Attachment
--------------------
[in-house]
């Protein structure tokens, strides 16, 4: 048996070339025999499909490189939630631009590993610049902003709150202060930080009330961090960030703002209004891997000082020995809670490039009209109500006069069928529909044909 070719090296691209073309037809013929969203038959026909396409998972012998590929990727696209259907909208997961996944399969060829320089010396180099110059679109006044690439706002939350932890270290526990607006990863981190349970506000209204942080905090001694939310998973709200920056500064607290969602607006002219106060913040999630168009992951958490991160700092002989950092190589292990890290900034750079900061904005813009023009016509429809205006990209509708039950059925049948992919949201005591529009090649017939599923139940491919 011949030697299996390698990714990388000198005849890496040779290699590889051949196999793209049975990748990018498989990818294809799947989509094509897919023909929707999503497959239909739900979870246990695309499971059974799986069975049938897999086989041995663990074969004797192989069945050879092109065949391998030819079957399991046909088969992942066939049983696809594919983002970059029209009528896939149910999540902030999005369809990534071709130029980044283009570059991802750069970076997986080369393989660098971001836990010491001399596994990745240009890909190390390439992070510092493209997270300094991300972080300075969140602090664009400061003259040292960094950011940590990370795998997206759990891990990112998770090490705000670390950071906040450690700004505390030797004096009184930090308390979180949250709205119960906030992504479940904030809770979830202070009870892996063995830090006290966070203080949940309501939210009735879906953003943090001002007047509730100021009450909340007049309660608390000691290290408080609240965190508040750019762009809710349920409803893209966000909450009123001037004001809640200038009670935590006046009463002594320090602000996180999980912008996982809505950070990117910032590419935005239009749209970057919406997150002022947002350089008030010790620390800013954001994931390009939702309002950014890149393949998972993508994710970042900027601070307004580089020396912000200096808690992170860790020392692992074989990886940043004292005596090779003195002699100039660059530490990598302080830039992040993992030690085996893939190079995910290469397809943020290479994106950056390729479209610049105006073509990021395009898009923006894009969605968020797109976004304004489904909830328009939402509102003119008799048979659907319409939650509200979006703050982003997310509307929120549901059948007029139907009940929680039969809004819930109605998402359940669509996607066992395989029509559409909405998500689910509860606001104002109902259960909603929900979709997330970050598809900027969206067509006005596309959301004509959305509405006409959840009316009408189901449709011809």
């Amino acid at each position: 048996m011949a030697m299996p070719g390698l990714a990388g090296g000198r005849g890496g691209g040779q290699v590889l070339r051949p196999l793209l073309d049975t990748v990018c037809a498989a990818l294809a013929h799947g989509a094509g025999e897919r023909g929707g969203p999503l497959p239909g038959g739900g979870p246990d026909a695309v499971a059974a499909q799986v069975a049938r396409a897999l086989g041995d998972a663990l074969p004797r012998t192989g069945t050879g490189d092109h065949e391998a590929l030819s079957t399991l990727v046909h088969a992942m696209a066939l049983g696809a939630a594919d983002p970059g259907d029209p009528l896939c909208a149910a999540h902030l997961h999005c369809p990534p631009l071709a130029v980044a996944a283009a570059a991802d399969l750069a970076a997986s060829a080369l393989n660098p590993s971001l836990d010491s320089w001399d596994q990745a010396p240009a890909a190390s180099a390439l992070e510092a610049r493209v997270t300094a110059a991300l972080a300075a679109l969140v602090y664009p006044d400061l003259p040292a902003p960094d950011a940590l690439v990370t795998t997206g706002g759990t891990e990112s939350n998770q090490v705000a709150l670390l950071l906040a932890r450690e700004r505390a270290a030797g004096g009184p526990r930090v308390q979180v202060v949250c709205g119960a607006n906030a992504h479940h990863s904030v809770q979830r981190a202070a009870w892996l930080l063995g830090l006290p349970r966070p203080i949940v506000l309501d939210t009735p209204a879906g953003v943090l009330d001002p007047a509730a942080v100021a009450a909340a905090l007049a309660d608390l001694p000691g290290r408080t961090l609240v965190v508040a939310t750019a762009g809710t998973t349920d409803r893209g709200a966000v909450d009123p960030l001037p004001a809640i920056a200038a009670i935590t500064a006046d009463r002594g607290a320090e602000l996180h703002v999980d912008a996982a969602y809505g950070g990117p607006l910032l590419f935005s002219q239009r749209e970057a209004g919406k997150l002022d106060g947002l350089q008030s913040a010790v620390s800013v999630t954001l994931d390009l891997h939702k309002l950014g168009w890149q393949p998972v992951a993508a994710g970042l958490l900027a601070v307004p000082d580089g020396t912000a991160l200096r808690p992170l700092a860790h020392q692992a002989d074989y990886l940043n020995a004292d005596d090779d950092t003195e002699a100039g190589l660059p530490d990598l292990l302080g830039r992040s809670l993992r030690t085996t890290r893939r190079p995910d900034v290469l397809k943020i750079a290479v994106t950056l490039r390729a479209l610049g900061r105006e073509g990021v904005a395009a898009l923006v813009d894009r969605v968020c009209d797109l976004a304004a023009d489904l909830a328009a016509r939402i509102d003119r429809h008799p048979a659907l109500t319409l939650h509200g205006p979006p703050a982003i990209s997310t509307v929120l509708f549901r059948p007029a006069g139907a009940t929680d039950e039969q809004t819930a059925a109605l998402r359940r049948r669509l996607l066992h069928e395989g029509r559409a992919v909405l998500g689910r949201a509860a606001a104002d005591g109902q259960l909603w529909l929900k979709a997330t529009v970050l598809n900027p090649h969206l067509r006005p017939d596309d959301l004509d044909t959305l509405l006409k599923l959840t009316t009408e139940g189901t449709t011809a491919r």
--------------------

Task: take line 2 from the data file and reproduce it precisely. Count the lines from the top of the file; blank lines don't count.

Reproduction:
């Protein structure tokens, strides 16, 4: 048996070339025999499909490189939630631009590993610049902003709150202060930080009330961090960030703002209004891997000082020995809670490039009209109500006069069928529909044909 070719090296691209073309037809013929969203038959026909396409998972012998590929990727696209259907909208997961996944399969060829320089010396180099110059679109006044690439706002939350932890270290526990607006990863981190349970506000209204942080905090001694939310998973709200920056500064607290969602607006002219106060913040999630168009992951958490991160700092002989950092190589292990890290900034750079900061904005813009023009016509429809205006990209509708039950059925049948992919949201005591529009090649017939599923139940491919 011949030697299996390698990714990388000198005849890496040779290699590889051949196999793209049975990748990018498989990818294809799947989509094509897919023909929707999503497959239909739900979870246990695309499971059974799986069975049938897999086989041995663990074969004797192989069945050879092109065949391998030819079957399991046909088969992942066939049983696809594919983002970059029209009528896939149910999540902030999005369809990534071709130029980044283009570059991802750069970076997986080369393989660098971001836990010491001399596994990745240009890909190390390439992070510092493209997270300094991300972080300075969140602090664009400061003259040292960094950011940590990370795998997206759990891990990112998770090490705000670390950071906040450690700004505390030797004096009184930090308390979180949250709205119960906030992504479940904030809770979830202070009870892996063995830090006290966070203080949940309501939210009735879906953003943090001002007047509730100021009450909340007049309660608390000691290290408080609240965190508040750019762009809710349920409803893209966000909450009123001037004001809640200038009670935590006046009463002594320090602000996180999980912008996982809505950070990117910032590419935005239009749209970057919406997150002022947002350089008030010790620390800013954001994931390009939702309002950014890149393949998972993508994710970042900027601070307004580089020396912000200096808690992170860790020392692992074989990886940043004292005596090779003195002699100039660059530490990598302080830039992040993992030690085996893939190079995910290469397809943020290479994106950056390729479209610049105006073509990021395009898009923006894009969605968020797109976004304004489904909830328009939402509102003119008799048979659907319409939650509200979006703050982003997310509307929120549901059948007029139907009940929680039969809004819930109605998402359940669509996607066992395989029509559409909405998500689910509860606001104002109902259960909603929900979709997330970050598809900027969206067509006005596309959301004509959305509405006409959840009316009408189901449709011809």